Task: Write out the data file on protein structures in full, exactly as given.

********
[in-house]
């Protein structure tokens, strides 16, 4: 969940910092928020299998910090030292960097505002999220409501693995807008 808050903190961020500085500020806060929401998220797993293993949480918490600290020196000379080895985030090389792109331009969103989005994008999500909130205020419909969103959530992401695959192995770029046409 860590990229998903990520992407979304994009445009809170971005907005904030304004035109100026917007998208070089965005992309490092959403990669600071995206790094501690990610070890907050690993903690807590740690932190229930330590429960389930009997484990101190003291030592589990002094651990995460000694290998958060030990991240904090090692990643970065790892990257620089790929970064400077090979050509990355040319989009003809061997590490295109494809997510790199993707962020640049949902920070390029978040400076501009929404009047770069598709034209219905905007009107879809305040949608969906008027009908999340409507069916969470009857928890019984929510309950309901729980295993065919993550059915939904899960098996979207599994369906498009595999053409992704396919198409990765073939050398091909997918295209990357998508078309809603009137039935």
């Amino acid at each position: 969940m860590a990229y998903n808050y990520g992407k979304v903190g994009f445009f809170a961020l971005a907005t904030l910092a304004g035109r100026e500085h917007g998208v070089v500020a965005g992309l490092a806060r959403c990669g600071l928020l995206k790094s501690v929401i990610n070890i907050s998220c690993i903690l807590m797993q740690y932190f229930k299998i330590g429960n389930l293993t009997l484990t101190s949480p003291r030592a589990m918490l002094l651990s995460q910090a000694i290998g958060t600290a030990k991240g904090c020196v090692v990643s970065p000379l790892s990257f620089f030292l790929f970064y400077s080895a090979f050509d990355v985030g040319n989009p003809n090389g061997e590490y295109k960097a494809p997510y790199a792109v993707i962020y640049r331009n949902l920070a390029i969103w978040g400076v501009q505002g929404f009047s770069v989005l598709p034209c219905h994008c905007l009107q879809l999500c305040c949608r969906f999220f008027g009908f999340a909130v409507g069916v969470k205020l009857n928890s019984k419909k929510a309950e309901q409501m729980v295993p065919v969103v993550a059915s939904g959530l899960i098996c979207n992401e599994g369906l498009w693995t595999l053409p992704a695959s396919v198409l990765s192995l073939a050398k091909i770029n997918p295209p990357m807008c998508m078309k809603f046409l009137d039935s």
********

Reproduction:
[in-house]
């Protein structure tokens, strides 16, 4: 969940910092928020299998910090030292960097505002999220409501693995807008 808050903190961020500085500020806060929401998220797993293993949480918490600290020196000379080895985030090389792109331009969103989005994008999500909130205020419909969103959530992401695959192995770029046409 860590990229998903990520992407979304994009445009809170971005907005904030304004035109100026917007998208070089965005992309490092959403990669600071995206790094501690990610070890907050690993903690807590740690932190229930330590429960389930009997484990101190003291030592589990002094651990995460000694290998958060030990991240904090090692990643970065790892990257620089790929970064400077090979050509990355040319989009003809061997590490295109494809997510790199993707962020640049949902920070390029978040400076501009929404009047770069598709034209219905905007009107879809305040949608969906008027009908999340409507069916969470009857928890019984929510309950309901729980295993065919993550059915939904899960098996979207599994369906498009595999053409992704396919198409990765073939050398091909997918295209990357998508078309809603009137039935």
């Amino acid at each position: 969940m860590a990229y998903n808050y990520g992407k979304v903190g994009f445009f809170a961020l971005a907005t904030l910092a304004g035109r100026e500085h917007g998208v070089v500020a965005g992309l490092a806060r959403c990669g600071l928020l995206k790094s501690v929401i990610n070890i907050s998220c690993i903690l807590m797993q740690y932190f229930k299998i330590g429960n389930l293993t009997l484990t101190s949480p003291r030592a589990m918490l002094l651990s995460q910090a000694i290998g958060t600290a030990k991240g904090c020196v090692v990643s970065p000379l790892s990257f620089f030292l790929f970064y400077s080895a090979f050509d990355v985030g040319n989009p003809n090389g061997e590490y295109k960097a494809p997510y790199a792109v993707i962020y640049r331009n949902l920070a390029i969103w978040g400076v501009q505002g929404f009047s770069v989005l598709p034209c219905h994008c905007l009107q879809l999500c305040c949608r969906f999220f008027g009908f999340a909130v409507g069916v969470k205020l009857n928890s019984k419909k929510a309950e309901q409501m729980v295993p065919v969103v993550a059915s939904g959530l899960i098996c979207n992401e599994g369906l498009w693995t595999l053409p992704a695959s396919v198409l990765s192995l073939a050398k091909i770029n997918p295209p990357m807008c998508m078309k809603f046409l009137d039935s």